That paragraph knocked me on my heels. It is not new news for me. I am familiar with Krashen's work and philosophy. But this time he wrote about it in a way that echoed an observation made by my co-worker, Sara Bryce, when we were struggling with our boat issues: "Why are we rewarding kids for expected behavior?" Why indeed?
I have never minded rewarding kids for reading - kind of based on my own feeling that I really enjoy my twice-monthly reward for working - my paycheck! We give a fair amount of doo-dads to the kids but also make sure they can earn a book as an ultimate reward. But I also appreciate and admire folks who have made the break with prizes...just couldn't quite see my own way through to it.
This week, we are giving kids one of the primo SLP gifts - a plastic book bag. This was, with the exception of the book prize, our most expensive purchase (think bookmarks, stickers and tattoos as the usual prize in our arsenal). Kids have been slightly blase. And one of the parents expressed surprise that we were giving out a prize so quickly. In other stealth or passive programs we do (1000 Books Before Kindergarten; Reading is Key Club; Cookie Club), there are very few prizes despite many return visits and check-ins. And here we are... giving out weekly loot.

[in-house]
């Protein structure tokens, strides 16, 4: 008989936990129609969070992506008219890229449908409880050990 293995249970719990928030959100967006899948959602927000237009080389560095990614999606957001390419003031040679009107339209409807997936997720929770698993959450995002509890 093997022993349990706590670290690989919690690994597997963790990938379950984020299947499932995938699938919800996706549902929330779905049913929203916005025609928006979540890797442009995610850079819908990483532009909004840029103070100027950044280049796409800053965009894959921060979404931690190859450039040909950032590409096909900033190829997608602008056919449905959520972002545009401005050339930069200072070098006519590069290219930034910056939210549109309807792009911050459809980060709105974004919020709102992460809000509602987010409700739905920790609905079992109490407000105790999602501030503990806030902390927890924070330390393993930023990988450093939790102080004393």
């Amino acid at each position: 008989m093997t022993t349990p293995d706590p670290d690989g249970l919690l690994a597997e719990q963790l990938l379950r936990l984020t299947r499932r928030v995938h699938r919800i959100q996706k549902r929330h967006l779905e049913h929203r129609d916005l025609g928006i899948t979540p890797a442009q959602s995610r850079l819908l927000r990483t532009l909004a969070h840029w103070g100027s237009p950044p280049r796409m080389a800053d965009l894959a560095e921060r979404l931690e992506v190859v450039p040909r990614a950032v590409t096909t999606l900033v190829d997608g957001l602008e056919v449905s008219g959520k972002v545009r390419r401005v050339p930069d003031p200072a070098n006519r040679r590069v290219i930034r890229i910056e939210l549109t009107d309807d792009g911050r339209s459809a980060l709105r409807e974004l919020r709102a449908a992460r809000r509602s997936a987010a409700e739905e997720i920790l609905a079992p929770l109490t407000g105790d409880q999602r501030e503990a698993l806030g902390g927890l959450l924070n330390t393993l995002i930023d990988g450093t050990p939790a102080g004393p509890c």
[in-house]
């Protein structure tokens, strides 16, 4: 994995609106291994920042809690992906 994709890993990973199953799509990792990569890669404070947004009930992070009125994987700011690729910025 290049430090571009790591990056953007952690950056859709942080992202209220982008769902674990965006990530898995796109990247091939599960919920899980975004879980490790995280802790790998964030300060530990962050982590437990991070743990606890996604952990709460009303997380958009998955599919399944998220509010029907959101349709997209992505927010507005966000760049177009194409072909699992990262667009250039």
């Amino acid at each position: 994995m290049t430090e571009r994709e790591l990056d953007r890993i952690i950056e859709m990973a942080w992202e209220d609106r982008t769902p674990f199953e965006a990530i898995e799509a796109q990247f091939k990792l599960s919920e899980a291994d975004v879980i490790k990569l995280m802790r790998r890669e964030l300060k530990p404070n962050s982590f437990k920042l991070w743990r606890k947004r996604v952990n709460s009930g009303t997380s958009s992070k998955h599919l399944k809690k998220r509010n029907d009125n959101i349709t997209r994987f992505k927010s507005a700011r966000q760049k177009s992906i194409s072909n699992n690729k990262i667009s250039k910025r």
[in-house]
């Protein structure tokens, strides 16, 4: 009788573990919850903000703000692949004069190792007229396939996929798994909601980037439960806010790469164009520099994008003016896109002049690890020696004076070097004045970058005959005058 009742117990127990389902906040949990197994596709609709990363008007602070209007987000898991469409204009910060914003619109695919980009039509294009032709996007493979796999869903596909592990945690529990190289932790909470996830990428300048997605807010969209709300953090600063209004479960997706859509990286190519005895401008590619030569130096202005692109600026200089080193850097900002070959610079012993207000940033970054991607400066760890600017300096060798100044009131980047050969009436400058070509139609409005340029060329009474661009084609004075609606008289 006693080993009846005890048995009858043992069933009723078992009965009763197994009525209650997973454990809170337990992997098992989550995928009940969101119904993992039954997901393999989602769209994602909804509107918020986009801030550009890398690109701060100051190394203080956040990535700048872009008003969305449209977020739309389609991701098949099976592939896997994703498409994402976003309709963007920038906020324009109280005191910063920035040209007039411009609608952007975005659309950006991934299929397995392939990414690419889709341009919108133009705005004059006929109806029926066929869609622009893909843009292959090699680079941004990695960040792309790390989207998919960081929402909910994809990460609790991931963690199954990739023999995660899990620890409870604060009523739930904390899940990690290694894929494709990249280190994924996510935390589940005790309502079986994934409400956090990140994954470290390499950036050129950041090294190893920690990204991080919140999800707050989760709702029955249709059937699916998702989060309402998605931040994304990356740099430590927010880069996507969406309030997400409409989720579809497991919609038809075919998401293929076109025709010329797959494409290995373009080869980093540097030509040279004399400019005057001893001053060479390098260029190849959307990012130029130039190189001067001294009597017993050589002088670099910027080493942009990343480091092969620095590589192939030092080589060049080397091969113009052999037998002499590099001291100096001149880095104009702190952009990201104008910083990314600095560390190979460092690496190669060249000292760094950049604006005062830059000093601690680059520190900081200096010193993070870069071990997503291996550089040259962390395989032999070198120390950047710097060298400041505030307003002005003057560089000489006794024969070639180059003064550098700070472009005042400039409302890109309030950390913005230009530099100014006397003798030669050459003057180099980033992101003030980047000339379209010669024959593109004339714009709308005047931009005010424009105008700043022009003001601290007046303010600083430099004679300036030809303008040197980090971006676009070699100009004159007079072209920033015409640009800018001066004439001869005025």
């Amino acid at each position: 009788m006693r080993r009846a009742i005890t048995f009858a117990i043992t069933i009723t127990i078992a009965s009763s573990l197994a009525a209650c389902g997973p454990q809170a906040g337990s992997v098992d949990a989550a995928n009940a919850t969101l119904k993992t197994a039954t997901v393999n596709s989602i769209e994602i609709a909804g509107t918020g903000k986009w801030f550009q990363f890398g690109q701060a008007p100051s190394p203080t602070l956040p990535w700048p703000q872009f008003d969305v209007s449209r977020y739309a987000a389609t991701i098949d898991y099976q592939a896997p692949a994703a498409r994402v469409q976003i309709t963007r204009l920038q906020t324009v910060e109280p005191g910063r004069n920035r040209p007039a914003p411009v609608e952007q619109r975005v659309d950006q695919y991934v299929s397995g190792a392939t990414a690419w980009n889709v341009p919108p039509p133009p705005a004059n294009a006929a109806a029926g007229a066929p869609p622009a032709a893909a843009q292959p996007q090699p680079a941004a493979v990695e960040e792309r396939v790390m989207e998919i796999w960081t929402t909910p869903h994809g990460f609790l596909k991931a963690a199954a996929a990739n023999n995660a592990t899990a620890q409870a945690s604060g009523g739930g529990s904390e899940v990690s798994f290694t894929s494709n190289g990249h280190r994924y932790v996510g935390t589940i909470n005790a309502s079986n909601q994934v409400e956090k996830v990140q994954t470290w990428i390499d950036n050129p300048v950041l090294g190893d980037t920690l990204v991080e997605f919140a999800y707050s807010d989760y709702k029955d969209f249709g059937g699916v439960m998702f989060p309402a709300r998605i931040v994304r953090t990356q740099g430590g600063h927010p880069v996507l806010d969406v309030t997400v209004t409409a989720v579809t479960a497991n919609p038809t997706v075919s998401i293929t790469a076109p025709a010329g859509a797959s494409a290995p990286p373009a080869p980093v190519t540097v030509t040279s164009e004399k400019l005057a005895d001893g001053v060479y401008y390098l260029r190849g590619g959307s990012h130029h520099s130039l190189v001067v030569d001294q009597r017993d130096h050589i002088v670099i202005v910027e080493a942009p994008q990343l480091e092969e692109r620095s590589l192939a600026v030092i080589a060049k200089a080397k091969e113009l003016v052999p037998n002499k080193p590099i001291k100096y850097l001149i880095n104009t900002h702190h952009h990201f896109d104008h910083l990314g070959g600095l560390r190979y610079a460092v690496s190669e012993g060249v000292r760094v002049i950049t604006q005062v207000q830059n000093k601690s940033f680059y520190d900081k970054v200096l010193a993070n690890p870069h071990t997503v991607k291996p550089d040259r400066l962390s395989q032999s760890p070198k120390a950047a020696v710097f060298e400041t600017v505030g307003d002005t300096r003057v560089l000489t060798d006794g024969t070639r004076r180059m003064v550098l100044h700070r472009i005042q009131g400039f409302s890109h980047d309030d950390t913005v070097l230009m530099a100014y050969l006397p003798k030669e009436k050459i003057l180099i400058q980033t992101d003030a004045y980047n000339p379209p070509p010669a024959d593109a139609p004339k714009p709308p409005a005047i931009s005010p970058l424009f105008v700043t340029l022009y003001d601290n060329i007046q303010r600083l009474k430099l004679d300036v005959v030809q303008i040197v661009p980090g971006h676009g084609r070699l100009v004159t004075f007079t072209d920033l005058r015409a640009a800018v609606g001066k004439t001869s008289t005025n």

And, most troubling of all to me, it isn't like more or better prizes are bringing greater numbers of kids into our summer reading program. Numbers of participating kids are continuing at about the same rate as they have in the previous three years I've been doing SLP here.
It also occurred to me that, in our summer Rubber Ducky Club for kids birth through three, we give the kids just two incentives: a rubber ducky and a book. In our summer teen program, we give the kids just two incentives: a USB drive and a book. What is so different for the age 4-10 years old program that we think we need to give out so much loot? As a co-worker pointed out to me, we are still thinking in the same manner we did when we ran the program much differently and traditionally. We have broken new ground with our stealth programs and with redesigning and re-imagining our SLP for elementary-aged kids. Now we need to complete the evolution.
Fear of change is a powerful de-motivator. Despite being a change agent in bringing in and/or welcoming new initiatives and ways to give great service, even I have my balking-at-the-precipice moments. But, on the no-prize/low-prize front, I think I may be almost ready to leap.
Image: 'Sinister Ducks' http://www.flickr.com/photos/49503078599@N01/141843714